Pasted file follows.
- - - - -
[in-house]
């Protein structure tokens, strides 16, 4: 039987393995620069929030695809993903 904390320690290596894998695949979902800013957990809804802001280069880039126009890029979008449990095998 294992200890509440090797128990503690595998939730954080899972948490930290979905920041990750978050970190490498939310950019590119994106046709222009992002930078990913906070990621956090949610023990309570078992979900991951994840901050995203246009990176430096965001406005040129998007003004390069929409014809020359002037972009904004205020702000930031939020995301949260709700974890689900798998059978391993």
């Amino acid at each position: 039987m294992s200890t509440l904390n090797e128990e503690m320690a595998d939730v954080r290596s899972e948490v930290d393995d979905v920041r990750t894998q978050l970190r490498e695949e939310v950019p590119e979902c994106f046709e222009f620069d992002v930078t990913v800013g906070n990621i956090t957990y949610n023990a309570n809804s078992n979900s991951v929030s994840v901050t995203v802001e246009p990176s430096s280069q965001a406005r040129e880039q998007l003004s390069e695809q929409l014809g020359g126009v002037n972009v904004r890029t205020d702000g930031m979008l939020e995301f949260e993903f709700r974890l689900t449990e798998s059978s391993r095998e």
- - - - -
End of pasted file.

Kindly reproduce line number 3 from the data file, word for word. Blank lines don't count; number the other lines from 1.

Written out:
């Amino acid at each position: 039987m294992s200890t509440l904390n090797e128990e503690m320690a595998d939730v954080r290596s899972e948490v930290d393995d979905v920041r990750t894998q978050l970190r490498e695949e939310v950019p590119e979902c994106f046709e222009f620069d992002v930078t990913v800013g906070n990621i956090t957990y949610n023990a309570n809804s078992n979900s991951v929030s994840v901050t995203v802001e246009p990176s430096s280069q965001a406005r040129e880039q998007l003004s390069e695809q929409l014809g020359g126009v002037n972009v904004r890029t205020d702000g930031m979008l939020e995301f949260e993903f709700r974890l689900t449990e798998s059978s391993r095998e």